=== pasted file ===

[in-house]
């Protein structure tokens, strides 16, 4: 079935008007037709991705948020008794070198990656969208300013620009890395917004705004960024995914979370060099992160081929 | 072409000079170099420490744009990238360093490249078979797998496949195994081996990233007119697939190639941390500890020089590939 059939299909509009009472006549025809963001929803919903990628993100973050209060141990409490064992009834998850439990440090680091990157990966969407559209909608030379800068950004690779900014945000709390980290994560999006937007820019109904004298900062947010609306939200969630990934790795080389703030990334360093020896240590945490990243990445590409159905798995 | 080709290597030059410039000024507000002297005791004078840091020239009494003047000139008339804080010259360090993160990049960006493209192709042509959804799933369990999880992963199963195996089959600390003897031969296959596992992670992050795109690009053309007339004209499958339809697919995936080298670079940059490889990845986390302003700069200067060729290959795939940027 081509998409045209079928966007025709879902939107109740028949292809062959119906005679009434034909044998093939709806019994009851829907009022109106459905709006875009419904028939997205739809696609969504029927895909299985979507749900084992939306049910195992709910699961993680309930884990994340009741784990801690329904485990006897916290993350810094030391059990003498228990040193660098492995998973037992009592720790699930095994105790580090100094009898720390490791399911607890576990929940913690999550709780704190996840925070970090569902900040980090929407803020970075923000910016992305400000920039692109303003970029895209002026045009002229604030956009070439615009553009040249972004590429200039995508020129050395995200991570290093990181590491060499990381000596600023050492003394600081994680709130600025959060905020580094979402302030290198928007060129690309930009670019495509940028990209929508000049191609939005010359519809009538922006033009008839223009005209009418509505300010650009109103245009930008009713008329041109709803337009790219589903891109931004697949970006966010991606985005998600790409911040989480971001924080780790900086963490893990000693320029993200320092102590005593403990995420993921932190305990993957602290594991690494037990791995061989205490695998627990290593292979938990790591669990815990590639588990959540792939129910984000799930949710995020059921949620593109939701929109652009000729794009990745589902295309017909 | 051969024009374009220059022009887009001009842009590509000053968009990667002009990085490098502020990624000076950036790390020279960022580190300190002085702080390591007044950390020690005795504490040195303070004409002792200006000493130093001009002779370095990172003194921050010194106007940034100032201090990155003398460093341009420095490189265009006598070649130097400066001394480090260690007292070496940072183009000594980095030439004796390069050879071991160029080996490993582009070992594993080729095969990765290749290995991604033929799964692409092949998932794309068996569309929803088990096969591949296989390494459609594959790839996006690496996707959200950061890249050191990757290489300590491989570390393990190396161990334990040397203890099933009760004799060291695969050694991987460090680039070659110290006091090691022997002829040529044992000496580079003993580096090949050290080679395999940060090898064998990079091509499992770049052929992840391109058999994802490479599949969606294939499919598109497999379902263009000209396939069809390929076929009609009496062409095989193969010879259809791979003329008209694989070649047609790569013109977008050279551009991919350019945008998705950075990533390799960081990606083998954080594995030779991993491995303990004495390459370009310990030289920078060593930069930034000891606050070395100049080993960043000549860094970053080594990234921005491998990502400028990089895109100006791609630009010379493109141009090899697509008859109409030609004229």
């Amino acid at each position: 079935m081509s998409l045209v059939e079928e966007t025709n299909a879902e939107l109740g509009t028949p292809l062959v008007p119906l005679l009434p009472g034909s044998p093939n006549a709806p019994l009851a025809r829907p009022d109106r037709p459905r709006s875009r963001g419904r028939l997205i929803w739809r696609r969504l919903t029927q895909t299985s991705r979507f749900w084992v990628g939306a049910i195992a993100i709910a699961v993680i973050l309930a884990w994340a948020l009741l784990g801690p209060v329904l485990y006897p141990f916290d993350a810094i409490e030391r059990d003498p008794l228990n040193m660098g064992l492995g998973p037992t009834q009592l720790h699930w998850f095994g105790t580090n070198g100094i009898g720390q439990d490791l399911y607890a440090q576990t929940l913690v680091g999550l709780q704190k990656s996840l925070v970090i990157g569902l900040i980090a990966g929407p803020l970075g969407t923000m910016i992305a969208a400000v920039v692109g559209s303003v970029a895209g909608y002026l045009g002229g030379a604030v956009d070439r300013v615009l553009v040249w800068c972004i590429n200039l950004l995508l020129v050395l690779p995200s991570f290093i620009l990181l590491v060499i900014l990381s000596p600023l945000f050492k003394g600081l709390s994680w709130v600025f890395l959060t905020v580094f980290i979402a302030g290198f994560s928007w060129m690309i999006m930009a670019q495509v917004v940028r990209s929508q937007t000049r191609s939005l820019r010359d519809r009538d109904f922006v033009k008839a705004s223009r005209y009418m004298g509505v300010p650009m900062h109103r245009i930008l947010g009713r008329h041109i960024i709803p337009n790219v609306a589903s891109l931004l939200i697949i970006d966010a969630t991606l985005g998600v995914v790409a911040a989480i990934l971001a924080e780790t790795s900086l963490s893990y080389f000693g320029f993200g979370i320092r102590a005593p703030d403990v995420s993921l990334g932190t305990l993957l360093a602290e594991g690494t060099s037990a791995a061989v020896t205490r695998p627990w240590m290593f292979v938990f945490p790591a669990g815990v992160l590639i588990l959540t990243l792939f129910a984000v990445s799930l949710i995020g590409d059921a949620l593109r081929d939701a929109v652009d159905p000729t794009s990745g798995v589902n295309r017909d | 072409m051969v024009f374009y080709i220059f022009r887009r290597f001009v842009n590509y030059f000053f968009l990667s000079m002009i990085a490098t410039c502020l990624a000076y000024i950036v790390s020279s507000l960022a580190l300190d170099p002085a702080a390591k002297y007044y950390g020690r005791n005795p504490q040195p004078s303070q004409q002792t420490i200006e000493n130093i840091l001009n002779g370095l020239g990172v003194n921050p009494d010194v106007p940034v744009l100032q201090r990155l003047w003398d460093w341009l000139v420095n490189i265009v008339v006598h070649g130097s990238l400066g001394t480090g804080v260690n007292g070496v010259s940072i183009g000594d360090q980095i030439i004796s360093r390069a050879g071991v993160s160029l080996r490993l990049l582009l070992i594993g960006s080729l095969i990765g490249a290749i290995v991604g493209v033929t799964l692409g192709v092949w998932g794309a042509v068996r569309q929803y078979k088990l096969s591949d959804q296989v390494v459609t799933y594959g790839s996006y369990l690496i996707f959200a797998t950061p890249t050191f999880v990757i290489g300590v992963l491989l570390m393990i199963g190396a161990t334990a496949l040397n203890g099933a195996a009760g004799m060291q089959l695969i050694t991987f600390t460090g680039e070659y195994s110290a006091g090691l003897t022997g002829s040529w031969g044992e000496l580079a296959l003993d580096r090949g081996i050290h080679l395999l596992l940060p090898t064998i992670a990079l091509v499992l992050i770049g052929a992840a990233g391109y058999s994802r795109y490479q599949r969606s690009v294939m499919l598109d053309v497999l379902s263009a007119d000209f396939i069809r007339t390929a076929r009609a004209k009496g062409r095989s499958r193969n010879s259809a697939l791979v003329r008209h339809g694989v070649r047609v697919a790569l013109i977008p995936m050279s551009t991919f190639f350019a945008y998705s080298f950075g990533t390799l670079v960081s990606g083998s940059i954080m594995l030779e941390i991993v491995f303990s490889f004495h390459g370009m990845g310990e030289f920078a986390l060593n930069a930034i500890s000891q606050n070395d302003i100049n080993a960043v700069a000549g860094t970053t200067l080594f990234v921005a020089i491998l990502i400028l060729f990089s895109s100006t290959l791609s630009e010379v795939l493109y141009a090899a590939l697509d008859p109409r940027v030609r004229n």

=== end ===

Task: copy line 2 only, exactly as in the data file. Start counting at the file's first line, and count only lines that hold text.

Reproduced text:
């Protein structure tokens, strides 16, 4: 079935008007037709991705948020008794070198990656969208300013620009890395917004705004960024995914979370060099992160081929 | 072409000079170099420490744009990238360093490249078979797998496949195994081996990233007119697939190639941390500890020089590939 059939299909509009009472006549025809963001929803919903990628993100973050209060141990409490064992009834998850439990440090680091990157990966969407559209909608030379800068950004690779900014945000709390980290994560999006937007820019109904004298900062947010609306939200969630990934790795080389703030990334360093020896240590945490990243990445590409159905798995 | 080709290597030059410039000024507000002297005791004078840091020239009494003047000139008339804080010259360090993160990049960006493209192709042509959804799933369990999880992963199963195996089959600390003897031969296959596992992670992050795109690009053309007339004209499958339809697919995936080298670079940059490889990845986390302003700069200067060729290959795939940027 081509998409045209079928966007025709879902939107109740028949292809062959119906005679009434034909044998093939709806019994009851829907009022109106459905709006875009419904028939997205739809696609969504029927895909299985979507749900084992939306049910195992709910699961993680309930884990994340009741784990801690329904485990006897916290993350810094030391059990003498228990040193660098492995998973037992009592720790699930095994105790580090100094009898720390490791399911607890576990929940913690999550709780704190996840925070970090569902900040980090929407803020970075923000910016992305400000920039692109303003970029895209002026045009002229604030956009070439615009553009040249972004590429200039995508020129050395995200991570290093990181590491060499990381000596600023050492003394600081994680709130600025959060905020580094979402302030290198928007060129690309930009670019495509940028990209929508000049191609939005010359519809009538922006033009008839223009005209009418509505300010650009109103245009930008009713008329041109709803337009790219589903891109931004697949970006966010991606985005998600790409911040989480971001924080780790900086963490893990000693320029993200320092102590005593403990995420993921932190305990993957602290594991690494037990791995061989205490695998627990290593292979938990790591669990815990590639588990959540792939129910984000799930949710995020059921949620593109939701929109652009000729794009990745589902295309017909 | 051969024009374009220059022009887009001009842009590509000053968009990667002009990085490098502020990624000076950036790390020279960022580190300190002085702080390591007044950390020690005795504490040195303070004409002792200006000493130093001009002779370095990172003194921050010194106007940034100032201090990155003398460093341009420095490189265009006598070649130097400066001394480090260690007292070496940072183009000594980095030439004796390069050879071991160029080996490993582009070992594993080729095969990765290749290995991604033929799964692409092949998932794309068996569309929803088990096969591949296989390494459609594959790839996006690496996707959200950061890249050191990757290489300590491989570390393990190396161990334990040397203890099933009760004799060291695969050694991987460090680039070659110290006091090691022997002829040529044992000496580079003993580096090949050290080679395999940060090898064998990079091509499992770049052929992840391109058999994802490479599949969606294939499919598109497999379902263009000209396939069809390929076929009609009496062409095989193969010879259809791979003329008209694989070649047609790569013109977008050279551009991919350019945008998705950075990533390799960081990606083998954080594995030779991993491995303990004495390459370009310990030289920078060593930069930034000891606050070395100049080993960043000549860094970053080594990234921005491998990502400028990089895109100006791609630009010379493109141009090899697509008859109409030609004229």